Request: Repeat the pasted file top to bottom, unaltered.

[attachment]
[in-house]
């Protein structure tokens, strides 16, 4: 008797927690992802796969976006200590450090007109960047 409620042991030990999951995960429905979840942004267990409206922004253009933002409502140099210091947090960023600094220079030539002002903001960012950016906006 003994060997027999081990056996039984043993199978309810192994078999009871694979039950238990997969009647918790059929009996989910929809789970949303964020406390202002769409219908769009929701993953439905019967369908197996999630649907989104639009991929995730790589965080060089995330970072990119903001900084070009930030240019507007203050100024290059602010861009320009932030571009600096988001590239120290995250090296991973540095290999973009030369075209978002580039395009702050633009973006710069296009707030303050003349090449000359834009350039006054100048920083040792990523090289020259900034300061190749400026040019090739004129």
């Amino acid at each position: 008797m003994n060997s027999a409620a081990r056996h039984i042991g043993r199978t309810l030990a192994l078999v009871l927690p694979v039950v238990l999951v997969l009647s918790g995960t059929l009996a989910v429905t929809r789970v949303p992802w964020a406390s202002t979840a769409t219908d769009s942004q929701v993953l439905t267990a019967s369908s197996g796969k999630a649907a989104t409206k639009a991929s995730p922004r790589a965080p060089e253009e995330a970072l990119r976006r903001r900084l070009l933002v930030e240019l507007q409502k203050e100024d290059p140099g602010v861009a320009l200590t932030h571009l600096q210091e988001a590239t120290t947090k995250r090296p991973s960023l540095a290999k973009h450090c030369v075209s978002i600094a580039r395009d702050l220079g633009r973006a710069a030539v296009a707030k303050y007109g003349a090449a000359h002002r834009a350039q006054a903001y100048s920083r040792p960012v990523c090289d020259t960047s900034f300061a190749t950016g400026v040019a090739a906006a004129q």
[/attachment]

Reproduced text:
[in-house]
């Protein structure tokens, strides 16, 4: 008797927690992802796969976006200590450090007109960047 409620042991030990999951995960429905979840942004267990409206922004253009933002409502140099210091947090960023600094220079030539002002903001960012950016906006 003994060997027999081990056996039984043993199978309810192994078999009871694979039950238990997969009647918790059929009996989910929809789970949303964020406390202002769409219908769009929701993953439905019967369908197996999630649907989104639009991929995730790589965080060089995330970072990119903001900084070009930030240019507007203050100024290059602010861009320009932030571009600096988001590239120290995250090296991973540095290999973009030369075209978002580039395009702050633009973006710069296009707030303050003349090449000359834009350039006054100048920083040792990523090289020259900034300061190749400026040019090739004129």
């Amino acid at each position: 008797m003994n060997s027999a409620a081990r056996h039984i042991g043993r199978t309810l030990a192994l078999v009871l927690p694979v039950v238990l999951v997969l009647s918790g995960t059929l009996a989910v429905t929809r789970v949303p992802w964020a406390s202002t979840a769409t219908d769009s942004q929701v993953l439905t267990a019967s369908s197996g796969k999630a649907a989104t409206k639009a991929s995730p922004r790589a965080p060089e253009e995330a970072l990119r976006r903001r900084l070009l933002v930030e240019l507007q409502k203050e100024d290059p140099g602010v861009a320009l200590t932030h571009l600096q210091e988001a590239t120290t947090k995250r090296p991973s960023l540095a290999k973009h450090c030369v075209s978002i600094a580039r395009d702050l220079g633009r973006a710069a030539v296009a707030k303050y007109g003349a090449a000359h002002r834009a350039q006054a903001y100048s920083r040792p960012v990523c090289d020259t960047s900034f300061a190749t950016g400026v040019a090739a906006a004129q």